I think we all agree many people become frustrated when job searching but I don’t think that means a company’s rejection letter should be written with the assumption the average candidate is on the brink and will likely be irreparably devastated because they didn’t get the job.

            Reply
          2. MK

            It may be generally correct, but it’s not the rejecting employer’s place to try to soothe you. The person who “hurt” you, however unintentionally, is not the right one to offer comfort; most people’s reaction would be to tell them to stuff it.

            Reply
          1. Lars the Real Girl

            Yea I definitely heard the ick too. That line stuck out. It’s a job rejection, not cancer/divorce/death.

            Reply
        2. Five after Midnight

          I disagree. The letter is totally over a top and drips with “it’s not you, really!” attitude. It’s definitely not as bad as some examples Alison linked to, but it tries too hard to explain away the rejection and pushes too hard “here is what you can do to feel better” stuff.

          Reply
        3. Fafaflunkie

          Neither did I. OP should be thankful that at least BIG COMPANY actually sent her this email, to at least inform her that:
          • we found someone else, and
          • we have other opportunities
          Which is usually a lot more than most companies would give you. Usually you’d just be ignored as a rejected applicant with the wordage in the hiring ad that says “we appreciate all applicants, but only those being considered will be contacted.”

          Reply
  2. CAA

    I think the first paragraph and set of bullet points are fine. It only goes off the rails when it gets to “But, don’t let it hold you back” up through “all information you can use in the future, whether at BIG COMPANY or beyond.” If they would just rewrite those four sentences, I wouldn’t have a problem with it at all.

    Reply
    1. Cobol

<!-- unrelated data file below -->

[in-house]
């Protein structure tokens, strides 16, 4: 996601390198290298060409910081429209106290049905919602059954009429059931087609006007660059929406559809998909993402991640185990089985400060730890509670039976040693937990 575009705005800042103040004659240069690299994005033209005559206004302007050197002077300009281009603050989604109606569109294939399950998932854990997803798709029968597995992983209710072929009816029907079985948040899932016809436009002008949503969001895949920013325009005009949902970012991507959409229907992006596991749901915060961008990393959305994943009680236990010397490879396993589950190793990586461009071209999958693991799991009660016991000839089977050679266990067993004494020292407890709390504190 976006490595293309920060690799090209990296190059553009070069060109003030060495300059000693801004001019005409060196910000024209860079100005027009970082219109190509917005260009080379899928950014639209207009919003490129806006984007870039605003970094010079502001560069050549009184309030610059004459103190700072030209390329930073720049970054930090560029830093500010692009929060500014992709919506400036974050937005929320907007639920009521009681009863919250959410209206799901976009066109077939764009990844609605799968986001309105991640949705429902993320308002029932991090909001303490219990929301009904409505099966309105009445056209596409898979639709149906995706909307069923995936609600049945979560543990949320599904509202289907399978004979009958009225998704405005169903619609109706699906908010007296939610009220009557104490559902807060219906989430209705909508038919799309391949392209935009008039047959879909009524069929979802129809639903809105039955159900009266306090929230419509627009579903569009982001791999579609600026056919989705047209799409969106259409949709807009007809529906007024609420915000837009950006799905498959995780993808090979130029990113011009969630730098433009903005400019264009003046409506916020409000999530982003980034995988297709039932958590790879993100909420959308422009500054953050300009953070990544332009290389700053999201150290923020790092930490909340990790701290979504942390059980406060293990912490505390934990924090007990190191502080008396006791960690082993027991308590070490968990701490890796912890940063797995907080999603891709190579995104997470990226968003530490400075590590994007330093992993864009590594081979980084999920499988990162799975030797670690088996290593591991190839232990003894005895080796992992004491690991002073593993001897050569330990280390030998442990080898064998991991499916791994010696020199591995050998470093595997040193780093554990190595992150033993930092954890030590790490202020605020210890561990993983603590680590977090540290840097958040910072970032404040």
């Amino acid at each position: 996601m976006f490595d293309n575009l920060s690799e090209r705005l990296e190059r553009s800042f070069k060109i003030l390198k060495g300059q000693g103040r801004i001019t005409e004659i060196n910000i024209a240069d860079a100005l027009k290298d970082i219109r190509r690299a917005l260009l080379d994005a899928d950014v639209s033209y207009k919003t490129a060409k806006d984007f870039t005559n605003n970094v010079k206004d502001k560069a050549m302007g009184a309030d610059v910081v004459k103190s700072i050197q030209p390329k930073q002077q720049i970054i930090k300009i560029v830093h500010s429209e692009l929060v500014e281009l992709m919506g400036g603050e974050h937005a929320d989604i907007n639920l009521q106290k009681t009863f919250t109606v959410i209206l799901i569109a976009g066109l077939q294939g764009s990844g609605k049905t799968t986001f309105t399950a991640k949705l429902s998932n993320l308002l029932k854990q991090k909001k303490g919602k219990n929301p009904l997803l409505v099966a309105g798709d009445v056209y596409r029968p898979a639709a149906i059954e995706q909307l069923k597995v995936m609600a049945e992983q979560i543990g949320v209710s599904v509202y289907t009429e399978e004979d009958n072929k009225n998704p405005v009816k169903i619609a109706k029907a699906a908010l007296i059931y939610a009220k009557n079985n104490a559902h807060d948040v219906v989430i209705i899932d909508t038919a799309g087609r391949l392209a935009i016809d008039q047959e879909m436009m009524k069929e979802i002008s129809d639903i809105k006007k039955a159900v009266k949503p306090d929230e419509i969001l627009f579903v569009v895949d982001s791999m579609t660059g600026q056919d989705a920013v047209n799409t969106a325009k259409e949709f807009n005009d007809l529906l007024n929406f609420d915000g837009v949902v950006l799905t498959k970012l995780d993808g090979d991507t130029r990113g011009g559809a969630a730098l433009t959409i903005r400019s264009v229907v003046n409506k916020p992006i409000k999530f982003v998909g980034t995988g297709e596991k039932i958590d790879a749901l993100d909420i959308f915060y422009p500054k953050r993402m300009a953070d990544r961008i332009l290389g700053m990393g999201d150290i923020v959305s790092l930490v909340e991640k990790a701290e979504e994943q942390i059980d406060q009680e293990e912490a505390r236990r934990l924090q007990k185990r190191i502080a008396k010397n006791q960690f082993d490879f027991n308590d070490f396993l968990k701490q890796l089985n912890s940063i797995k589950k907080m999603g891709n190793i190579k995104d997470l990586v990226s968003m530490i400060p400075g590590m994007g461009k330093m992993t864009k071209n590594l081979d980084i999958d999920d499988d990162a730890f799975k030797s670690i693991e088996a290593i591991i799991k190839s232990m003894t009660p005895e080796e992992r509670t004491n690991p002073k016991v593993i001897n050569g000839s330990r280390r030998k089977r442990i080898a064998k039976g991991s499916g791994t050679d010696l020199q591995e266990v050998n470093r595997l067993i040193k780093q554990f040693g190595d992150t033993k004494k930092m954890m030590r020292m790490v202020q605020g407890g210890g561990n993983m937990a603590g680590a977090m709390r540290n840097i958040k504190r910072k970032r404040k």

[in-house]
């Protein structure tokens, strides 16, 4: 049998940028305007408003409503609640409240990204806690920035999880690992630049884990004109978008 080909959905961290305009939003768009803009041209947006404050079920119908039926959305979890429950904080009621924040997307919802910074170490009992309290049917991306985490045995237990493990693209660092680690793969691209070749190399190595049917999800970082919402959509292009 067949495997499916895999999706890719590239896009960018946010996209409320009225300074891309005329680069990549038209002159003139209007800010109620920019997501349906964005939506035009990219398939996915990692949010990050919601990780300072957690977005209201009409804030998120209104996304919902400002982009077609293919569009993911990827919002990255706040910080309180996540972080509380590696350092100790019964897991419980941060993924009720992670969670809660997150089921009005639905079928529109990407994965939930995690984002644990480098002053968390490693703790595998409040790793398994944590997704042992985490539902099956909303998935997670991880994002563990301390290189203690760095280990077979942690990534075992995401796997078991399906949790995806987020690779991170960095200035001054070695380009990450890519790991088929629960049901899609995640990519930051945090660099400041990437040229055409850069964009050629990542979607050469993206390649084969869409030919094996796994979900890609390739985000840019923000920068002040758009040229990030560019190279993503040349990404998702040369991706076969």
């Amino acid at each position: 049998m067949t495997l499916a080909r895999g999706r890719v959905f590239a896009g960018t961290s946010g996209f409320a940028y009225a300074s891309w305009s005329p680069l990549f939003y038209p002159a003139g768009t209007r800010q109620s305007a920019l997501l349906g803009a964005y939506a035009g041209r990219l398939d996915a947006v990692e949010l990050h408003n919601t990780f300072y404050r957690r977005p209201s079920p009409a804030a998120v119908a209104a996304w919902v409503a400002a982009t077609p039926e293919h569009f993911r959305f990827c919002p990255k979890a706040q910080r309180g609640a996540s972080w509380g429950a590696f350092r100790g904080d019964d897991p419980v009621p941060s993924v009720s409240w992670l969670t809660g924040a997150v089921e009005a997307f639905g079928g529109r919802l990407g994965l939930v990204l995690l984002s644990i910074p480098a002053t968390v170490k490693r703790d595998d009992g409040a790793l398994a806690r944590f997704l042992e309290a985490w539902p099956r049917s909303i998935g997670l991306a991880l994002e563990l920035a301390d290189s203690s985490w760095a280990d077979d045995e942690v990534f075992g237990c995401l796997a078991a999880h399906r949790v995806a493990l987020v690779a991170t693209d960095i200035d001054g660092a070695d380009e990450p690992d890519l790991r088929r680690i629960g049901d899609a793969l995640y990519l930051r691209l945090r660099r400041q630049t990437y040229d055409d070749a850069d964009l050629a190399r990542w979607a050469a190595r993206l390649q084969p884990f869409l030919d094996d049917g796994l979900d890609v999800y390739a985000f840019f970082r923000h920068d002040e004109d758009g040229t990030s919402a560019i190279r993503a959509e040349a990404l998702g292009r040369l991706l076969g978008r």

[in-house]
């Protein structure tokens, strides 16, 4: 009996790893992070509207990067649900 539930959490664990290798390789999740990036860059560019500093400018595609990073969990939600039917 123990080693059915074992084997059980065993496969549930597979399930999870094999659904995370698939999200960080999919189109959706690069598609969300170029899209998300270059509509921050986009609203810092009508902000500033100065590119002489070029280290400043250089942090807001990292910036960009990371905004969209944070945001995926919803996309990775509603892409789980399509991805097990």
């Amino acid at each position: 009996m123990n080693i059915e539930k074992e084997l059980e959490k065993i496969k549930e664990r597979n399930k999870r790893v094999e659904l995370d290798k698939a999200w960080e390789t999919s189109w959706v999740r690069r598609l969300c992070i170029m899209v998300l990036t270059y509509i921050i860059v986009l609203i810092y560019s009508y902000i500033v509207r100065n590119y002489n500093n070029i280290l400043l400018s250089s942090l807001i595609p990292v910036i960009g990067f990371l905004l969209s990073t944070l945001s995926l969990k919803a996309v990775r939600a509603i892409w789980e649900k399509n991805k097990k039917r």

It wouldn’t have bothered me. With regards to tone, at some big companies (e.g. Google, Starbucks) it would be in line with their voice.

      Reply
      1. CAA

        I just think it comes across as presumptuous to assume that you would let their rejection hold you back and that their online materials can help you find a job somewhere else. It’s kind of them to offer, but they could word it better.

        It’s a bit like when Alison prints examples of great cover letters. Some people are completely turned off by the same things that others think are great.

        Reply
  3. Carlee

    “We had many qualified applicants. You weren’t one of them” is officially the worst rejection letter (from Brown, where I applied to grad school 20+ years ago) ever… and I can still quote it from memory.

    Reply
      1. seejay

        I got told by a very high end university that my chosen major wasn’t my strength and I should look into a completely different program because I had done so badly at my previous attempts at a different school. The problem was that they worded it so insultingly, it was a huge ego blow and pretty devastating.

        I wound up going back to my original university and into the same program that I apparently “wasn’t very good at” and graduating with honours and I’m about to finish the grad program from one of the top universities in the US for the same subject.

        Kind of laughing at “not your strength” now.

        Reply
      2. Mookie

        That’s kind of what I like about the rejection letter here: ‘apply as many times as you like!’ Provided they’re actually fine with that it’s helpful information, although perhaps not to the OP who wasn’t really banking on this role in this company to begin with.

        Reply
    1. Carlee

      Fwiw, I got into the other four schools I applied to — on full scholarship), so didn’t take the rejection too personally :-)

      Reply
    2. Lady Kelvin